TORONTO – North American stock indexes capped of the week on a flat note amid heightened North Korea-U.S. tensions, as the loonie strengthened against a weakening greenback.
Rallying gold and materials stocks weren’t enough to lift Toronto’s S&P/TSX composite index out of the red, which dropped 0.69 of a point to 15,454.23 in a largely broad-based decline.
Despite the TSX’s minor slip Friday, the commodity-heavy index has gained more than 280 points on the week.
“We had a decent run,” said Michael Currie, vice-president of TD Wealth Private Investment Advice. “We’ve got to take the positives out of the week.”
In New York, stock indexes finished the day uneven with little movement in either direction.
The Dow Jones industrial average gave back 9.64 points to 22,349.59, while the S&P 500 index edged up 1.62 points to 2,502.22 and the Nasdaq composite index added 4.23 points to 6,426.92.
The small trades on Wall Street suggested investors were shrugging off the latest wave of ramped-up tensions between the U.S. and North Korea, said Erik Davidson, chief investment officer for Wells Fargo Private Bank.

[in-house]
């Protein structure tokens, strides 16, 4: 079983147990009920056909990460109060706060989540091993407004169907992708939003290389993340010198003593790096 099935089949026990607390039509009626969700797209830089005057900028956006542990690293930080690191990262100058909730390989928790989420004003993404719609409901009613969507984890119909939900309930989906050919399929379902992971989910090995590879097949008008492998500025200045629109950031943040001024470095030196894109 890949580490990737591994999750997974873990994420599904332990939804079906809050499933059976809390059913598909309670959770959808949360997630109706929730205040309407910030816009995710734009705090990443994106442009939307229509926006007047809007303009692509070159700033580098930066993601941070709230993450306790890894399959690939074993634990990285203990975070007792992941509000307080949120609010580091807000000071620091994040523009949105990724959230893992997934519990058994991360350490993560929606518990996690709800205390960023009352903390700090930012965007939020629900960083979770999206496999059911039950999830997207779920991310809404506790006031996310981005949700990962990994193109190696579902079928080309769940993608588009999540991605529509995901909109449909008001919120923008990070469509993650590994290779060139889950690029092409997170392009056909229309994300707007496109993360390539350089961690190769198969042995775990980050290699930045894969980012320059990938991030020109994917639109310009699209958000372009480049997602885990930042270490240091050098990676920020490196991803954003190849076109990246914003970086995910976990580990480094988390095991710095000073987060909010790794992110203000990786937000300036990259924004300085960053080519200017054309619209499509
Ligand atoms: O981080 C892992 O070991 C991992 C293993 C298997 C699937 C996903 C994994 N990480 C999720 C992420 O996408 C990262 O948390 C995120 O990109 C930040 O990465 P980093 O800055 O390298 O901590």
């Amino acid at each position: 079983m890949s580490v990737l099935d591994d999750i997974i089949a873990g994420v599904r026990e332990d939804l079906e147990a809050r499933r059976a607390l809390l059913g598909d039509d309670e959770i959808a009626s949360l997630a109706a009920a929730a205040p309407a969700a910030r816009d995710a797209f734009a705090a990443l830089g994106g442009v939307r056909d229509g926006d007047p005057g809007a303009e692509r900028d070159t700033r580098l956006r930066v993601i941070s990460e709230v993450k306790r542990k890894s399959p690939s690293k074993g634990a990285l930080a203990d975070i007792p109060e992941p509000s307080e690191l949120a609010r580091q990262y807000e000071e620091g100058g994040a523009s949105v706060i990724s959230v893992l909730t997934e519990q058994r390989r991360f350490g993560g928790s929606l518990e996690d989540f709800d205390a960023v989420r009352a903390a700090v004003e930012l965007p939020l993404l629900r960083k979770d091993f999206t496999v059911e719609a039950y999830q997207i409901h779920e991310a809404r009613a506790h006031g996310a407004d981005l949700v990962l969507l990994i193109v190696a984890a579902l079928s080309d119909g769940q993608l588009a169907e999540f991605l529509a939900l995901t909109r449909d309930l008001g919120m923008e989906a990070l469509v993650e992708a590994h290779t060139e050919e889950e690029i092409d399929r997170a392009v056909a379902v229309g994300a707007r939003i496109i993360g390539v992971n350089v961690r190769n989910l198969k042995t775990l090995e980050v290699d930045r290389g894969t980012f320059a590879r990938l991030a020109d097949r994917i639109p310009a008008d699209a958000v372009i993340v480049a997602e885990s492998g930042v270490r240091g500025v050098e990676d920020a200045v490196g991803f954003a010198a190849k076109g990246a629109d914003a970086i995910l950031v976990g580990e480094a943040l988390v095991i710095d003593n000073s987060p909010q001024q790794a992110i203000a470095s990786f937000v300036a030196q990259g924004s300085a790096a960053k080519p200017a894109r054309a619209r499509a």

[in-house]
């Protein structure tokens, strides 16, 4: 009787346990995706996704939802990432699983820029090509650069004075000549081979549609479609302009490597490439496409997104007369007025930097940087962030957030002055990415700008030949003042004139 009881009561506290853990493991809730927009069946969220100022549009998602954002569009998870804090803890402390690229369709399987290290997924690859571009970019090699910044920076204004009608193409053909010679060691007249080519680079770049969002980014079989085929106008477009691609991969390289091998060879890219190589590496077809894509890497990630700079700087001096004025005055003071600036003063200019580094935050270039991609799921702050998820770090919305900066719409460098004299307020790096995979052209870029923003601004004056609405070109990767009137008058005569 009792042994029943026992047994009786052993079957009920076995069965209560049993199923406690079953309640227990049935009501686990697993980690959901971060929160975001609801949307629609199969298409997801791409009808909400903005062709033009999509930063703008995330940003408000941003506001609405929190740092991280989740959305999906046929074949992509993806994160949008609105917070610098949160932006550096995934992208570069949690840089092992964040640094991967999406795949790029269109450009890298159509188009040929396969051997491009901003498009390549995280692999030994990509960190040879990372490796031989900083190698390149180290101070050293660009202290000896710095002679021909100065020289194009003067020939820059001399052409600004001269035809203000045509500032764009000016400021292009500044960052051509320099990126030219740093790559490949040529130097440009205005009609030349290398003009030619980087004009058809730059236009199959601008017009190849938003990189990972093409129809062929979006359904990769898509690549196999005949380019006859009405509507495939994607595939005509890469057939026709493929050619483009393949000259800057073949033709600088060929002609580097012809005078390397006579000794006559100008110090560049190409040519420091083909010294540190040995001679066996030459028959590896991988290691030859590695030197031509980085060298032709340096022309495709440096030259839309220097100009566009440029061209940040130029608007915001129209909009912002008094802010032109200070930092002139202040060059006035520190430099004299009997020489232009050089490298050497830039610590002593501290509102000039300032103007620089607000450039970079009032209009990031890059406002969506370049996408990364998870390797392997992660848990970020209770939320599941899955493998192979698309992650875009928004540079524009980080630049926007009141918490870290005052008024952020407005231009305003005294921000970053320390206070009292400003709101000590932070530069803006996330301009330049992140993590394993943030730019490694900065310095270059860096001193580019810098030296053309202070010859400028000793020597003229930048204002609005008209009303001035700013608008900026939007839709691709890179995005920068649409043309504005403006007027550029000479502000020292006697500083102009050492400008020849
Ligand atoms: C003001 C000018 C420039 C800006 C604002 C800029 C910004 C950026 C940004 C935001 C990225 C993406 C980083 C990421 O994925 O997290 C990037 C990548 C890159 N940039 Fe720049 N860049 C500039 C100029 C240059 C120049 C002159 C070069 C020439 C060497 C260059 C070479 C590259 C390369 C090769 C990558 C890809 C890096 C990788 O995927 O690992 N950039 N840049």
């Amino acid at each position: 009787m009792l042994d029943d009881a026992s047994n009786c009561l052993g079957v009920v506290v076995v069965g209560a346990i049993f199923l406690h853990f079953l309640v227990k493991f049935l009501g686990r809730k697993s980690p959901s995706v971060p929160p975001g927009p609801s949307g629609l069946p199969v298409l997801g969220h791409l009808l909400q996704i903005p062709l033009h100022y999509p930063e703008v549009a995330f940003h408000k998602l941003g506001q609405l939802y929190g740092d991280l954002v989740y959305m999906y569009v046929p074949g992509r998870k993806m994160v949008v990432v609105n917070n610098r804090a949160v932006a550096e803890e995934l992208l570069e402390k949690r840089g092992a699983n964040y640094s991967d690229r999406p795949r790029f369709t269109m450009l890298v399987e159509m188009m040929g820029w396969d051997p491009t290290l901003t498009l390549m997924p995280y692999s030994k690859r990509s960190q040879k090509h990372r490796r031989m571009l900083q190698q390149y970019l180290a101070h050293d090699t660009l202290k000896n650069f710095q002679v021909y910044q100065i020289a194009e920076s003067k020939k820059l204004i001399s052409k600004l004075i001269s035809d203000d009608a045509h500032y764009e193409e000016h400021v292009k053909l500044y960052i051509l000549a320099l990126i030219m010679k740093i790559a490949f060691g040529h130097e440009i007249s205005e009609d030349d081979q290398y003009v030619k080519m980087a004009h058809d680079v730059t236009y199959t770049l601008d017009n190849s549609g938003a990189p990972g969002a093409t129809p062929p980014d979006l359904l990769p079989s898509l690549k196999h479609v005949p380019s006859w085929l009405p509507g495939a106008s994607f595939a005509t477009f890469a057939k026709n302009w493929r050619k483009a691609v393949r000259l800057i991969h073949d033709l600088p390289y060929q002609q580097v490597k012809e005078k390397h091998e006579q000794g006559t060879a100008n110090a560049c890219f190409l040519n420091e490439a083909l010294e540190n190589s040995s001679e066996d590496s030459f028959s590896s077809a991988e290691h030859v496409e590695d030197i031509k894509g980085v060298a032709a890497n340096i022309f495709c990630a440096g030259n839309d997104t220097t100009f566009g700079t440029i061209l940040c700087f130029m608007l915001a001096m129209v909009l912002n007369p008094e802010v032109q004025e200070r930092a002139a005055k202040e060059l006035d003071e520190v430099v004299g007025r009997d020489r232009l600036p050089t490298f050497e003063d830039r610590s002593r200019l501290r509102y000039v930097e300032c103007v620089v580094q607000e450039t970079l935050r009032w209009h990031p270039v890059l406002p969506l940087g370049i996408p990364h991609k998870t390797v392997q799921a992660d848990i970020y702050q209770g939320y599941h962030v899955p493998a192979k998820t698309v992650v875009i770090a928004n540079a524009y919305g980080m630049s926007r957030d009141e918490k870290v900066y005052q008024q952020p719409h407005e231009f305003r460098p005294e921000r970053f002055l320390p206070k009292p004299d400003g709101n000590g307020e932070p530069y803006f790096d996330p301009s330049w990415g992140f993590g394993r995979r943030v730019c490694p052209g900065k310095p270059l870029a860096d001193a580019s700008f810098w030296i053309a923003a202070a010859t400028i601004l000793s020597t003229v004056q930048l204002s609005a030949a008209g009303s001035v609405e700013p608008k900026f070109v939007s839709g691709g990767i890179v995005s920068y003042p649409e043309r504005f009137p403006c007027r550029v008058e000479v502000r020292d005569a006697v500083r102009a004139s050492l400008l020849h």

He also noted that the VIX, a measure of how much volatility investors expect in stocks, was little changed.
Geopolitical tensions ratcheted up after President Donald Trump authorized stiffer sanctions in response to North Korea’s nuclear weapons advances, drawing a furious response from Pyongyang. Trump expanded the Treasury Department’s ability to target anyone conducting significant trade in goods, services or technology with North Korea, and to ban them from interacting with the U.S. financial system.
North Korean leader Kim Jong Un retaliated by calling Trump “deranged” and saying he’ll “pay dearly” for his threats.
In currency markets, the Canadian dollar was trading at an average price of 81.19 cents US, up 0.15 of a cent.
On the commodities front, the November crude contract added 11 cents at US$50.66 per barrel and the October natural gas contract was up one cent to US$2.96 per mmBTU.
The December gold contract advanced $2.70 to US$1,297.50 an ounce and the December copper contract was up one cent at US$2.94 a pound.
– With files from The Associated Press.
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